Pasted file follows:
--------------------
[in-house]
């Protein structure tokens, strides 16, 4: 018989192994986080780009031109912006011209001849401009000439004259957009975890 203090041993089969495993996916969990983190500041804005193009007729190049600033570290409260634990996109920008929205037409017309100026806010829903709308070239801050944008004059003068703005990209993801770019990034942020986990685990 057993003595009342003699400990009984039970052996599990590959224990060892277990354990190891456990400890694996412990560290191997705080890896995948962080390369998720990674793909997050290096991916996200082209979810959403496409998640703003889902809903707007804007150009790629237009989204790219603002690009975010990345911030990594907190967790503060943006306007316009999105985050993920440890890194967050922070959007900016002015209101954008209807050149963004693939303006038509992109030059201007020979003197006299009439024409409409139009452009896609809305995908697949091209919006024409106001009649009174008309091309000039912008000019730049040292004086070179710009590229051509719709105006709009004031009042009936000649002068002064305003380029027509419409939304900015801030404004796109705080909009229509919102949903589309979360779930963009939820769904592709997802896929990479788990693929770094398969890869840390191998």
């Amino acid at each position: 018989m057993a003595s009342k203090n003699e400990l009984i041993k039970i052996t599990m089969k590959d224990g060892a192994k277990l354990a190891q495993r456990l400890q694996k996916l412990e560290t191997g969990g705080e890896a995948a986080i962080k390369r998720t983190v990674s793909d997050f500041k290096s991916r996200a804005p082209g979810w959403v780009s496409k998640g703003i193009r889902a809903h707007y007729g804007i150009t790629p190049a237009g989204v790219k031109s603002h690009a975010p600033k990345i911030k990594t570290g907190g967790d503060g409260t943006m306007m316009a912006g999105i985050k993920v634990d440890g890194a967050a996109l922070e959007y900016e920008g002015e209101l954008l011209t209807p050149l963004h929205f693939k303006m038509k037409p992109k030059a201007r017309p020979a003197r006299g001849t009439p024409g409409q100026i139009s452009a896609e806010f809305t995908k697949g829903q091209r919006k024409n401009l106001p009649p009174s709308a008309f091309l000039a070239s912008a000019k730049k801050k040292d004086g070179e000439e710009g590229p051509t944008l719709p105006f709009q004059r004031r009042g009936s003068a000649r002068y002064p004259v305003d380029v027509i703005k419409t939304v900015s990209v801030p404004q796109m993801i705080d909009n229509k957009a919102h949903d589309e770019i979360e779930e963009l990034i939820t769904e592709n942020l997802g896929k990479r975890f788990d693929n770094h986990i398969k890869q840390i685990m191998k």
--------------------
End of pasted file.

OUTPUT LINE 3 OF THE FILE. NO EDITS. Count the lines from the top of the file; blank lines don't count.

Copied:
């Amino acid at each position: 018989m057993a003595s009342k203090n003699e400990l009984i041993k039970i052996t599990m089969k590959d224990g060892a192994k277990l354990a190891q495993r456990l400890q694996k996916l412990e560290t191997g969990g705080e890896a995948a986080i962080k390369r998720t983190v990674s793909d997050f500041k290096s991916r996200a804005p082209g979810w959403v780009s496409k998640g703003i193009r889902a809903h707007y007729g804007i150009t790629p190049a237009g989204v790219k031109s603002h690009a975010p600033k990345i911030k990594t570290g907190g967790d503060g409260t943006m306007m316009a912006g999105i985050k993920v634990d440890g890194a967050a996109l922070e959007y900016e920008g002015e209101l954008l011209t209807p050149l963004h929205f693939k303006m038509k037409p992109k030059a201007r017309p020979a003197r006299g001849t009439p024409g409409q100026i139009s452009a896609e806010f809305t995908k697949g829903q091209r919006k024409n401009l106001p009649p009174s709308a008309f091309l000039a070239s912008a000019k730049k801050k040292d004086g070179e000439e710009g590229p051509t944008l719709p105006f709009q004059r004031r009042g009936s003068a000649r002068y002064p004259v305003d380029v027509i703005k419409t939304v900015s990209v801030p404004q796109m993801i705080d909009n229509k957009a919102h949903d589309e770019i979360e779930e963009l990034i939820t769904e592709n942020l997802g896929k990479r975890f788990d693929n770094h986990i398969k890869q840390i685990m191998k």